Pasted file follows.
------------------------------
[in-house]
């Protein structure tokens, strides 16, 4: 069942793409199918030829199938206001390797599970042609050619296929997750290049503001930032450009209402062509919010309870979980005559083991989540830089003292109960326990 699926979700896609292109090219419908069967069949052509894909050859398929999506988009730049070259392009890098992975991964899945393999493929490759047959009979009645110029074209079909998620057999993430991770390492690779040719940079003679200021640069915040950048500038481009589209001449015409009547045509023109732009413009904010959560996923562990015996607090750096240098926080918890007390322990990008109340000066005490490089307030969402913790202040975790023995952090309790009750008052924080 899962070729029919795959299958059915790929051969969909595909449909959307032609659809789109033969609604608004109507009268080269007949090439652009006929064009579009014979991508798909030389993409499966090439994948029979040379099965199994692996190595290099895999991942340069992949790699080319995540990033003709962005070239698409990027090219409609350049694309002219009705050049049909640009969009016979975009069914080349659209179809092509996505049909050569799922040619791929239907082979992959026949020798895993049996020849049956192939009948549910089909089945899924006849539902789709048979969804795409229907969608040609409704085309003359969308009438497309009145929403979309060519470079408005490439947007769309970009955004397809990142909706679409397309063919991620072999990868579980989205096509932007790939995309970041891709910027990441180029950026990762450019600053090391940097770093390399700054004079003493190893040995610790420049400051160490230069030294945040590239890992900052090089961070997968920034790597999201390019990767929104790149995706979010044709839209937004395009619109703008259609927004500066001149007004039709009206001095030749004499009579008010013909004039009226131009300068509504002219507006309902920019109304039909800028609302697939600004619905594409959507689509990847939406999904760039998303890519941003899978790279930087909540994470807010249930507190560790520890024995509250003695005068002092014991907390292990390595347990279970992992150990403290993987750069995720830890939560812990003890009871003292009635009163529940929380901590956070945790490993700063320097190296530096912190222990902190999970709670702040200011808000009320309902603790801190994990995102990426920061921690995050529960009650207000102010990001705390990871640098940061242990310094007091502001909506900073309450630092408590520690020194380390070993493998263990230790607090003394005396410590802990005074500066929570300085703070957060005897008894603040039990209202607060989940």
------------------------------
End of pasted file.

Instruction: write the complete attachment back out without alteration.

[in-house]
């Protein structure tokens, strides 16, 4: 069942793409199918030829199938206001390797599970042609050619296929997750290049503001930032450009209402062509919010309870979980005559083991989540830089003292109960326990 699926979700896609292109090219419908069967069949052509894909050859398929999506988009730049070259392009890098992975991964899945393999493929490759047959009979009645110029074209079909998620057999993430991770390492690779040719940079003679200021640069915040950048500038481009589209001449015409009547045509023109732009413009904010959560996923562990015996607090750096240098926080918890007390322990990008109340000066005490490089307030969402913790202040975790023995952090309790009750008052924080 899962070729029919795959299958059915790929051969969909595909449909959307032609659809789109033969609604608004109507009268080269007949090439652009006929064009579009014979991508798909030389993409499966090439994948029979040379099965199994692996190595290099895999991942340069992949790699080319995540990033003709962005070239698409990027090219409609350049694309002219009705050049049909640009969009016979975009069914080349659209179809092509996505049909050569799922040619791929239907082979992959026949020798895993049996020849049956192939009948549910089909089945899924006849539902789709048979969804795409229907969608040609409704085309003359969308009438497309009145929403979309060519470079408005490439947007769309970009955004397809990142909706679409397309063919991620072999990868579980989205096509932007790939995309970041891709910027990441180029950026990762450019600053090391940097770093390399700054004079003493190893040995610790420049400051160490230069030294945040590239890992900052090089961070997968920034790597999201390019990767929104790149995706979010044709839209937004395009619109703008259609927004500066001149007004039709009206001095030749004499009579008010013909004039009226131009300068509504002219507006309902920019109304039909800028609302697939600004619905594409959507689509990847939406999904760039998303890519941003899978790279930087909540994470807010249930507190560790520890024995509250003695005068002092014991907390292990390595347990279970992992150990403290993987750069995720830890939560812990003890009871003292009635009163529940929380901590956070945790490993700063320097190296530096912190222990902190999970709670702040200011808000009320309902603790801190994990995102990426920061921690995050529960009650207000102010990001705390990871640098940061242990310094007091502001909506900073309450630092408590520690020194380390070993493998263990230790607090003394005396410590802990005074500066929570300085703070957060005897008894603040039990209202607060989940």